By G. Michael Dobbs
Bishop Timothy McDonnell announced this year’s Catholic Appeal at Lorraine’s Soup Kitchen in Chicopee this week
Reminder Publications photo by G. Michael Dobbs
CHICOPEE – Michael and Tammy Jay worked for years to support themselves and their three children. More recently though, their jobs were lost and their unemployment benefits were cut. What has helped sustained them is the assistance they’ve received from Lorraine’s Soup Kitchen and Food Pantry.
The Jays were introduced to the press at the announcement of this year’s Catholic Appeal of the Diocese of Springfield. Bishop Timothy McDonnell said the goal this year was $3 million in response to the increased needs of the diocese.
Lorraine’s is one of the organizations that received funding through the Appeal. In 2013, the effort raised $2.5 million and Lorraine’s received $15,000.
Other organizations that were helped include Gray House in Springfield, The Bureau for Exceptional Children and Adults-Jericho in Holyoke and the Genesis Spiritual Life Center in Westfield.
McDonnell said the diocese is extending the goal because of the harsh winter and its toll on people.
“This past year was very, very difficult,” he said.
The bishop added that for the first time the diocese would also be calling for volunteers to help organizations as part of the Appeal. “This is in response to Pope Francis’s call to be of greater help,” he said.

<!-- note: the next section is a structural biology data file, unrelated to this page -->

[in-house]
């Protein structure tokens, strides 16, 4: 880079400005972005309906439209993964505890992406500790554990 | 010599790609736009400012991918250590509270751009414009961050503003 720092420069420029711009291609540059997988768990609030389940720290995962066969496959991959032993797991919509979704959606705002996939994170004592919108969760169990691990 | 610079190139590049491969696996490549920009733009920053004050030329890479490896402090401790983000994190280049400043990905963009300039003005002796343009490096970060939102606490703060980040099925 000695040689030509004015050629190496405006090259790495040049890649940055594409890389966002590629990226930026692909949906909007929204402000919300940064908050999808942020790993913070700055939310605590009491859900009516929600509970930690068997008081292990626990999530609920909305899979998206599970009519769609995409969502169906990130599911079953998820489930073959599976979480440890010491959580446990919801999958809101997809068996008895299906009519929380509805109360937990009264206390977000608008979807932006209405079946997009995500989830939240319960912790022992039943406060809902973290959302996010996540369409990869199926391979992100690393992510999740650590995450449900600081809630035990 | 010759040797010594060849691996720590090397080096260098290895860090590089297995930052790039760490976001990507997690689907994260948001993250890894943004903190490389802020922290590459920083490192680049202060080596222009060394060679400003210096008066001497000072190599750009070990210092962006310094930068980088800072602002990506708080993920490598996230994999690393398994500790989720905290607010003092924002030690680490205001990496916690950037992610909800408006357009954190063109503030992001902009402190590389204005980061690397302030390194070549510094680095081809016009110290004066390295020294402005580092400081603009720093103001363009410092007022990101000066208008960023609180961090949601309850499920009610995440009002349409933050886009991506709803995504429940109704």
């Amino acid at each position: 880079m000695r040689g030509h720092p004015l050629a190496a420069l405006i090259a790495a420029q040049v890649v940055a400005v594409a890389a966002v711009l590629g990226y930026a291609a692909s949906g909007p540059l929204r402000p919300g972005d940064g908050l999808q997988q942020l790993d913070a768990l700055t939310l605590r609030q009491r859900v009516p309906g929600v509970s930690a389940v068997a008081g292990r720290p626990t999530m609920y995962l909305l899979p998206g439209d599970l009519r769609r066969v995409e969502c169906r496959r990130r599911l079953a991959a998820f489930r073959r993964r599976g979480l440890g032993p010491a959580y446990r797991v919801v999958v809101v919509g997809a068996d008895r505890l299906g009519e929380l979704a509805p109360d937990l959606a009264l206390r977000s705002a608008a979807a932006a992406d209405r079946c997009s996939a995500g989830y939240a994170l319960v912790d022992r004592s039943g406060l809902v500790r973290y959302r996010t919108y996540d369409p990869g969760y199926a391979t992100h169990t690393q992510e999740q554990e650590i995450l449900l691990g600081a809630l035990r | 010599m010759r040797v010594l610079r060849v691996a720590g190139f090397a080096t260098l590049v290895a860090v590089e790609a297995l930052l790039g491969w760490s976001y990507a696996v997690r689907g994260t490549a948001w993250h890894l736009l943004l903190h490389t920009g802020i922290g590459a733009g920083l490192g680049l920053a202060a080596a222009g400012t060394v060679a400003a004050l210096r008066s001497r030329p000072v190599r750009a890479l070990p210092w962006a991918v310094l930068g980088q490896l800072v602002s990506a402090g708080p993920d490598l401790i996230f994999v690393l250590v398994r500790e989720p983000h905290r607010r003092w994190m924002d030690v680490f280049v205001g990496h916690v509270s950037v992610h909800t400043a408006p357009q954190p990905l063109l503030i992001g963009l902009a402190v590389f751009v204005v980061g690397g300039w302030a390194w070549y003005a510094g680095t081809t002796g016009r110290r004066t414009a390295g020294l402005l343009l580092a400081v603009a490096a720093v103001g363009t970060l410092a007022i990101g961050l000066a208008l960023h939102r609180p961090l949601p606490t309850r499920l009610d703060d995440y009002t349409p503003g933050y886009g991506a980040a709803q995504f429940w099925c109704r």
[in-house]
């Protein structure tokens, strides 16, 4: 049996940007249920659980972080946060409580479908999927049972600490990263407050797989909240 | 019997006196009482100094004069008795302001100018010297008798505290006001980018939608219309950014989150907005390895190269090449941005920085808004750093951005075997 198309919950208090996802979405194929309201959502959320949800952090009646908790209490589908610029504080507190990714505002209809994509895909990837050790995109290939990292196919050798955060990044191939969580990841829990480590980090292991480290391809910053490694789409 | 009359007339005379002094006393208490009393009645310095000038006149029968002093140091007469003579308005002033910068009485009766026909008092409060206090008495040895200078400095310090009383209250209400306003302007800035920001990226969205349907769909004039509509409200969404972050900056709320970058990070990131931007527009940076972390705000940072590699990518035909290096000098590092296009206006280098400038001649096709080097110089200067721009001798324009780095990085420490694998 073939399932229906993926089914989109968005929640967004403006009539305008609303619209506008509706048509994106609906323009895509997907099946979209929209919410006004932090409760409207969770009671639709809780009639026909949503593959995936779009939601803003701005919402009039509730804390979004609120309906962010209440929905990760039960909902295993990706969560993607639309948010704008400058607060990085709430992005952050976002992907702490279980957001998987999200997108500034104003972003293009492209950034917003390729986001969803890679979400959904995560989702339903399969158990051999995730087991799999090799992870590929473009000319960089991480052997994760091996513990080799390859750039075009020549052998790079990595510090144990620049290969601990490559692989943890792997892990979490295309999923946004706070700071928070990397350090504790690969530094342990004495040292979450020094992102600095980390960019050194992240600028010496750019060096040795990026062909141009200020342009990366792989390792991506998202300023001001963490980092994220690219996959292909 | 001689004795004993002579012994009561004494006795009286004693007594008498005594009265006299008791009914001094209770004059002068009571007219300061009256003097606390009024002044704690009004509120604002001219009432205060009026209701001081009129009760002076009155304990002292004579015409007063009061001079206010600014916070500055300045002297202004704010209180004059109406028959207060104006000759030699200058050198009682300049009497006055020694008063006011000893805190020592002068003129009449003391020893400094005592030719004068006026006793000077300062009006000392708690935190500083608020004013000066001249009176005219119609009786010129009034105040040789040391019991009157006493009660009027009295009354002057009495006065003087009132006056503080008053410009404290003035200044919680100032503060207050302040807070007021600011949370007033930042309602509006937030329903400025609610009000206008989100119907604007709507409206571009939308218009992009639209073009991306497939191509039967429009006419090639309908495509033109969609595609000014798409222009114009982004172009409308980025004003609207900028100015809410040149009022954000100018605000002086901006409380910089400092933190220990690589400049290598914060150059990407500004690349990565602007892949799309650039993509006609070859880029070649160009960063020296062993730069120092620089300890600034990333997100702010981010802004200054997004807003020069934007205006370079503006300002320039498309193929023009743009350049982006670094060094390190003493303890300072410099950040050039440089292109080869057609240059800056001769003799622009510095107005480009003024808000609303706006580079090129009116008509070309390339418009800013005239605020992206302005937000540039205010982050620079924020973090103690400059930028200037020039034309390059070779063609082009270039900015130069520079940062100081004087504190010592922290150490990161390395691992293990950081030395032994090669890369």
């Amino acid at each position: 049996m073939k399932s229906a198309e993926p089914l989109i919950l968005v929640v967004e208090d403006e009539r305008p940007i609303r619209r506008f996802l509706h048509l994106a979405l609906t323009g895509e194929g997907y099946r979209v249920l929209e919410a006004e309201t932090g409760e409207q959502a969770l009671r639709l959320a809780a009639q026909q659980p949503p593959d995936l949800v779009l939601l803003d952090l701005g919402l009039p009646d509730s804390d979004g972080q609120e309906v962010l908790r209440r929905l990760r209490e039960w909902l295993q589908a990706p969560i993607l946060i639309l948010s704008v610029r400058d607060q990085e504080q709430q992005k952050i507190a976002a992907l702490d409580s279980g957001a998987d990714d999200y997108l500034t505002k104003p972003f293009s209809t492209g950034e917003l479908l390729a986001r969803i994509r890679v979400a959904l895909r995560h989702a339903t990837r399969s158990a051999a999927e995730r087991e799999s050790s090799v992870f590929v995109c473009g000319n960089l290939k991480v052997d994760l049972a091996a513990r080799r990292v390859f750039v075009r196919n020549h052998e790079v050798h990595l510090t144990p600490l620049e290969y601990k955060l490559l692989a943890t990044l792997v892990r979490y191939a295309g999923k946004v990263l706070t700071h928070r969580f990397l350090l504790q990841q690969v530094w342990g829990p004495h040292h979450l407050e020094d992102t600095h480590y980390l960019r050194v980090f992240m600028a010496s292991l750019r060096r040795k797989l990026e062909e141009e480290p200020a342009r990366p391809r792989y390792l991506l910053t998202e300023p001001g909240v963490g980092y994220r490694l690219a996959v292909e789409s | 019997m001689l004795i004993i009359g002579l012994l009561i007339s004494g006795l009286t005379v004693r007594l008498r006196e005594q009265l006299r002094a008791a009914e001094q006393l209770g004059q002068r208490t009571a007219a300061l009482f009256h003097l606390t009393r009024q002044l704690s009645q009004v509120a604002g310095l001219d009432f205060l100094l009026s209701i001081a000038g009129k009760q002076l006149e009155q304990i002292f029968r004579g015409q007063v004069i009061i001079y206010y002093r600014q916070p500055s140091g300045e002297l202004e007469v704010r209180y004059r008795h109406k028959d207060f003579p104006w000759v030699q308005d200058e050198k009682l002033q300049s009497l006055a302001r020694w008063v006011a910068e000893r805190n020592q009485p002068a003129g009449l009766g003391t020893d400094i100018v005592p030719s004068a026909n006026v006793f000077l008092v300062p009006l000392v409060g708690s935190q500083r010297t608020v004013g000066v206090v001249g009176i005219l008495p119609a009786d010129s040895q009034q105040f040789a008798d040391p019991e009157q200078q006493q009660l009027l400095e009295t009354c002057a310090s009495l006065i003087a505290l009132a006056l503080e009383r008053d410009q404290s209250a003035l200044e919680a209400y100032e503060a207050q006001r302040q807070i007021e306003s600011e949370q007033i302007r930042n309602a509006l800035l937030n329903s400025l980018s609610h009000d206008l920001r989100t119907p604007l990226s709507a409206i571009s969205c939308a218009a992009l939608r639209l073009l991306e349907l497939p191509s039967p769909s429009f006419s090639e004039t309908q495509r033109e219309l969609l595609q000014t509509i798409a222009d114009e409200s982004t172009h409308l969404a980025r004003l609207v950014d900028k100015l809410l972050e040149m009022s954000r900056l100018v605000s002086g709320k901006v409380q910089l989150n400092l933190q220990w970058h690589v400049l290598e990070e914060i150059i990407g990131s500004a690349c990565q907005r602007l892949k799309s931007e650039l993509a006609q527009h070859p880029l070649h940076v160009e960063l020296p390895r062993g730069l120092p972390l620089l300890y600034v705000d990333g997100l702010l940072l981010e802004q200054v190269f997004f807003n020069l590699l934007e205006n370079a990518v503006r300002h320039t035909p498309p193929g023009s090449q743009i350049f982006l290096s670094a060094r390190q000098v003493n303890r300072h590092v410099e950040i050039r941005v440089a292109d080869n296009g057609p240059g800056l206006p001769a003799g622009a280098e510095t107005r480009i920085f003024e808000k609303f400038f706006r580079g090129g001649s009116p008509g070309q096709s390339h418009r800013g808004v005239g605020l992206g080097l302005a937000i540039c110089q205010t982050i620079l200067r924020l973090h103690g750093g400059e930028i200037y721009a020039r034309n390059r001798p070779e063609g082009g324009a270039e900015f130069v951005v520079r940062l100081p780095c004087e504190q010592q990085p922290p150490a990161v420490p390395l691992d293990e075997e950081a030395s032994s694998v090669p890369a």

Katherine Buckley-Brawner, the executive director of Catholic Charities, reminded that although the worst part of winter is over, with the coming of April 1, low-income residents of the area would no longer be protected from electricity and gas shut-offs.
“We are bracing ourselves for the effect of winter going into the spring. Food and fuel will continue to be an issue,” she explained.
Kim Goulette, executive director of Lorraine’s said that without the help from the Appeal the kitchen and food pantry would be unable to serve low-income residents.
The need is getting greater,” she said. She added the pantry is currently helping 70 families and serving 80 people dinner each evening.
McDonnell said of the increased demand at Lorraine’s, “People in the past who were givers, are now receivers.”
Among those eating at Lorraine’s regularly are the Jays who have, on the average, three dinners a week there.
“It’s tremendous what they’re done for us,” Tammy Jay said.
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